Hypersomnia - any experiences? - page 2
Just wondering if anyone has dealt with hypersomnia - either themselves or a family member. I know about the meds but am wondering if anyone has found any lifestyle / behavioral changes that have worked for them. Does going to... Read More
- 0Jun 24, '10 by MerakiTigerGalE - sorry to hear you are dealing with something similar. It is brutal! I never thought I'd say this but I'd give my left arm to go back to the days of insomnia.
I am in the unfortunate position where exercise actually makes it much much worse. Apparently I have exercise intolerance - who knew that had a label! I still try to go for a slow walk each day just to be moving but anything more than that and I am useless for the next 24-48 hours. I love being active and I miss it so much.
I was actually hoping it was depression as that is treatable but I don't feel depressed at all other mood fine, still have interest/pleasure in activities, no negative thoughts...
Commuter I'm still hoping that it is thyroid related and that it will go away but I've been on thyroid meds for 18 months now - that should be long enough to have stabilized.
My doc is sending me for a sleep study so hopefully that will give me some answers.
- 0Jul 24, '10 by eriksolnIts funny, with all the medical advancements and new theories and everything..........sometimes the old wisdom is still best.
I work night shifts and have struggled with sleeping issues. I used to go over 48 hours without sleeping then crash and burn and sleep close to 20. All sorts of issues stemming from my disturbed sleeping pattern. Overeating, being short with people in my personal life, lethargic lifestyle (sitting in front of the computer all day, playing video games for hours on end, watching movies all night).
I had to really take an active role in putting a stop to this stuff. I didn't do anything dramatic at all. I just followed the old sleep disturbance rules:
1. I cut caffeine outta my diet entirely. A big part of my problem was that I'd drink Pepsi all night on the job, then go home and not sleep. Next thing I knew, it was time to go to work again and I had not gotten any rest. Not safe.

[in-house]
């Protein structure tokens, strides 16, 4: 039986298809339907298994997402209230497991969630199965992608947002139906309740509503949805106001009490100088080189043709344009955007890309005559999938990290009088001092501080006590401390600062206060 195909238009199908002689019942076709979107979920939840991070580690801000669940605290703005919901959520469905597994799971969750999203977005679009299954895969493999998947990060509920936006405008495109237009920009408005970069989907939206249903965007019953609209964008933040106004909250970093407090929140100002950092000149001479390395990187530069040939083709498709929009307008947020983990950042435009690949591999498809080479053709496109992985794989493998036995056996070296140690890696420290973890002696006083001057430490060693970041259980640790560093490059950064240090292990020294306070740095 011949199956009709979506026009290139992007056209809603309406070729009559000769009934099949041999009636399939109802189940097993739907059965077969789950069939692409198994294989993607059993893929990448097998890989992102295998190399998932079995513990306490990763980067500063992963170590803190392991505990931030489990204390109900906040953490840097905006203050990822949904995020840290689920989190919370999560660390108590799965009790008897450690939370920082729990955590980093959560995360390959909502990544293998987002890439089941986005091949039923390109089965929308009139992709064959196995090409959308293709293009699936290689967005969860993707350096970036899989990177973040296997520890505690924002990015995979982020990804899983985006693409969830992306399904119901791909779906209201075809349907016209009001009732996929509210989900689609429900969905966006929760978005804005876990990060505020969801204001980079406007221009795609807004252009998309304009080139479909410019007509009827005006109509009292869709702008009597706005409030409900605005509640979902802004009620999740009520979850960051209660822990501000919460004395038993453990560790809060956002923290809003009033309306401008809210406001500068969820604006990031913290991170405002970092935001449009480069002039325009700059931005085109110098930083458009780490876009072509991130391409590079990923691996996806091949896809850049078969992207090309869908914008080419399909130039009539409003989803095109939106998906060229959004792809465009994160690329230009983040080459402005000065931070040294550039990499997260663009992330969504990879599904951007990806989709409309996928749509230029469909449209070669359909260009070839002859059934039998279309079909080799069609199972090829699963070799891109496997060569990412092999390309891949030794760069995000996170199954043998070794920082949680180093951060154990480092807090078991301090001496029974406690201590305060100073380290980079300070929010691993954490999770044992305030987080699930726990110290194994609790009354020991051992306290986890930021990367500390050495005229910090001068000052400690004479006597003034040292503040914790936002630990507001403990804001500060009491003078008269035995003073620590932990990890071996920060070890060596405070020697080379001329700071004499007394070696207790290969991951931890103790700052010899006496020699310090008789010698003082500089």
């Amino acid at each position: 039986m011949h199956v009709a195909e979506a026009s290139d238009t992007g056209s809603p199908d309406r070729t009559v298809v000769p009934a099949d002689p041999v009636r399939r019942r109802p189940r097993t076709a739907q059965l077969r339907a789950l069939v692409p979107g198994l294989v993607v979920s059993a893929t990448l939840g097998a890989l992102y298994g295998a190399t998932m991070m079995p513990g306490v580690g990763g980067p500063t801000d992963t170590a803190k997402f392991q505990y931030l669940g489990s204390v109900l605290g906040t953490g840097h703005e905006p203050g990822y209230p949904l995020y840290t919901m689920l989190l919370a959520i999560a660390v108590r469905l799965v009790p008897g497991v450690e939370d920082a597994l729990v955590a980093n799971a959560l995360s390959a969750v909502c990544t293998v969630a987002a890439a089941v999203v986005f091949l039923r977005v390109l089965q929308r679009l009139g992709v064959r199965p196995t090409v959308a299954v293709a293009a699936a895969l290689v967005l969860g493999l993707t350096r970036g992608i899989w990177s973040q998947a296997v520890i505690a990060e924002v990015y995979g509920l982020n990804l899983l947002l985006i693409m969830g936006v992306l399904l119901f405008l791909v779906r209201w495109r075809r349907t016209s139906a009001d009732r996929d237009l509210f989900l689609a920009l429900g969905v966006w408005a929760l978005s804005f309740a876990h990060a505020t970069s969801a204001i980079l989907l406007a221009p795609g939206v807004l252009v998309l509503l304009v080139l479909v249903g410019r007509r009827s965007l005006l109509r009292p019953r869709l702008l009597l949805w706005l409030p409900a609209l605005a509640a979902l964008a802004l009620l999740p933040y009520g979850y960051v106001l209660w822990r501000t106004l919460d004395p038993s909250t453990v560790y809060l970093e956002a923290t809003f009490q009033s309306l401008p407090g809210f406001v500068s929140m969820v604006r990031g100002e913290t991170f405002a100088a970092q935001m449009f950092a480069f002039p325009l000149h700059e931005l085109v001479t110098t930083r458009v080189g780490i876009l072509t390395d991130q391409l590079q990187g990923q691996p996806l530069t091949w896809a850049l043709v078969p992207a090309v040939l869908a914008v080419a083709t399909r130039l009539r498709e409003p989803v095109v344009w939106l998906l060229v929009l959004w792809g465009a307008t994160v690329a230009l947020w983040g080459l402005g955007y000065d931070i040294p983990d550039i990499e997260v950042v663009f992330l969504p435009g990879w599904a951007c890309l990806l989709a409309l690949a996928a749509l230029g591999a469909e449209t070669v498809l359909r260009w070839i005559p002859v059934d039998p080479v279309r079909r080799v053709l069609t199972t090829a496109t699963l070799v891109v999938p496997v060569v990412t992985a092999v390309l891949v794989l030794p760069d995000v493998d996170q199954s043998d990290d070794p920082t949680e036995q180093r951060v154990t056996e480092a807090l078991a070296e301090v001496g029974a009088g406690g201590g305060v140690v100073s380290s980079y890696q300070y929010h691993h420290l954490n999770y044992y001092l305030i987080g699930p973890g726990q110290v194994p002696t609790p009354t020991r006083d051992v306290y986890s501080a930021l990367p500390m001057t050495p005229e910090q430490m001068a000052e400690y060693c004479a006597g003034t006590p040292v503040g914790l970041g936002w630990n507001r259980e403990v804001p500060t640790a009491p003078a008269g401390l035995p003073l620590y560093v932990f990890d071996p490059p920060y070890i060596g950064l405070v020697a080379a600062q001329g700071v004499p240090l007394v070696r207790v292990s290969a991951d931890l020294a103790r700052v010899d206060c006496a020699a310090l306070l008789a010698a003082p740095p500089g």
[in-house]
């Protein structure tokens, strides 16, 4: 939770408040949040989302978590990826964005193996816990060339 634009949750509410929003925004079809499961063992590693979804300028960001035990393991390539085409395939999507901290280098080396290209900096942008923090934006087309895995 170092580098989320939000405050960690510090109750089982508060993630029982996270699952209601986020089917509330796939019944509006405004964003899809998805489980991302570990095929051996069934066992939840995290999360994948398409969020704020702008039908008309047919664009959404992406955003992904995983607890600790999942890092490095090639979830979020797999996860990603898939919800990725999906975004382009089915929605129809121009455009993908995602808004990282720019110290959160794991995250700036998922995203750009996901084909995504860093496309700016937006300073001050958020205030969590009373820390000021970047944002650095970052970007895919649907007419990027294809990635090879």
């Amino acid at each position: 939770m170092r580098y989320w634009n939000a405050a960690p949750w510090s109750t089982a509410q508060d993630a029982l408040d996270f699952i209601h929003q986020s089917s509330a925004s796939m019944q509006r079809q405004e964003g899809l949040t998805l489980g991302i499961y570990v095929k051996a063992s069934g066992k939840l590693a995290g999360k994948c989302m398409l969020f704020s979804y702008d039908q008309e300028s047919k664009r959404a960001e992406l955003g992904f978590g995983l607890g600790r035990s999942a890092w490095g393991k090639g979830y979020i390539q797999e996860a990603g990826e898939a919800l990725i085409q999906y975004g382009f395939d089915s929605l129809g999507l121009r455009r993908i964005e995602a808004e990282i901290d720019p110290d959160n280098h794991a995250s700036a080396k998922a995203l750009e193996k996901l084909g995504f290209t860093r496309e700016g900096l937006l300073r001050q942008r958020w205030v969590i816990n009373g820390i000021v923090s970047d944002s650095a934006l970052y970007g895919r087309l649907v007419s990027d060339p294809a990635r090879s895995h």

2. I realized I sleep better at night because it is cooler at night. So, I put up a nice blind in my bedroom with a large "mil" rating that blocks out the sun. This makes the room darker and cooler.
3. Part of my daily routine now is going to the gym, even if it is just for 30 min. walking on the treadmill. I do this before going into work at night. This activity wakes me up for the night shift, but also helps with me being truly "tired" in the morning when it is time to sleep instead of just being "mentally fatigued". I don't go if I am working a 12 hr shift that night, but I do go all other nights, so thats 5 nights a week I go.
4. I cut out eating during my night shift. I might at the most have a very small snack I packed for myself. I quit drinking any fluids, even water, around 3am, I am home trying to go to bed around 8am.
5. I don't do much of anything in the morning after work other than feed the cats and take a COOL shower. I think having to shower before going to bed causes a lot of the sleep disturbance nurses face. It wakes you up and then you don't sleep. I can't skip the shower after work, so its a very quick cool shower, then I shower again before work. I try to go to bed within a half hour of gettting home.
6. Its a pain, but I set my alarm now even on my off days. Whatever time I am going to bed, the alarm is set for 8hrs. I usually fall back into sleeping at night on my off days. I don't let myself oversleep. That begins the cycle of not sleeping for a long period of time then oversleeping.
7. I used to read in bed. Not anymore. My bed is for sleeping only now. The reading gets done on the couch in the living room now. My brain associates the bed with sleeping now, not reading (which means you are alert, awake).
My oversleeping was a direct result of poor sleeping for days before the crash and burn. Once I got more disciplined with my sleeping, oversleeping was a thing of the past.
- 0Aug 27, '11 by nola1202Quote from TigerGalLEditto. Nothing really helps, depression yes, on meds yes, those do help a lot, counseling did years, no change. exercise does help, recognizing that feeling sleepy can be from lack of exercise and boredom helps. same goes for work, if I have to be responsible and i'm there. otherwise I'm not.I think I have this problem at times. I could sleep all day if I didn't have dogs that won't let me. I sleep until about 11 or 12 every day that I'm off work. Then when I wake up I feel like a slug. Getting moving is so hard.
I was sleeping even more than this a few years ago. I began to suffer from reflux and went to the MD. He asked about my sleeping habits and after a few tests it was determined that I had mono. I never even knew I had mono. I didn't have any typical symptoms (sore throat, swollen glands, ect.) The mono ran its course, steroids helped. I actually quit sleeping so much for a while. But now I'm sleeping all the time again.
It annoys my husband so bad. On the weekends he literally has to drag me out of bed at 11 so we can get stuff done. It is very frustrating. I'm 25 years old so you would think I wouldn't need so much sleep.
I never have a problem getting up for work though. I hit the snooze a few times and then I'm up and by the time I'm at work I'm quite cheerful. After a cup of coffee of course.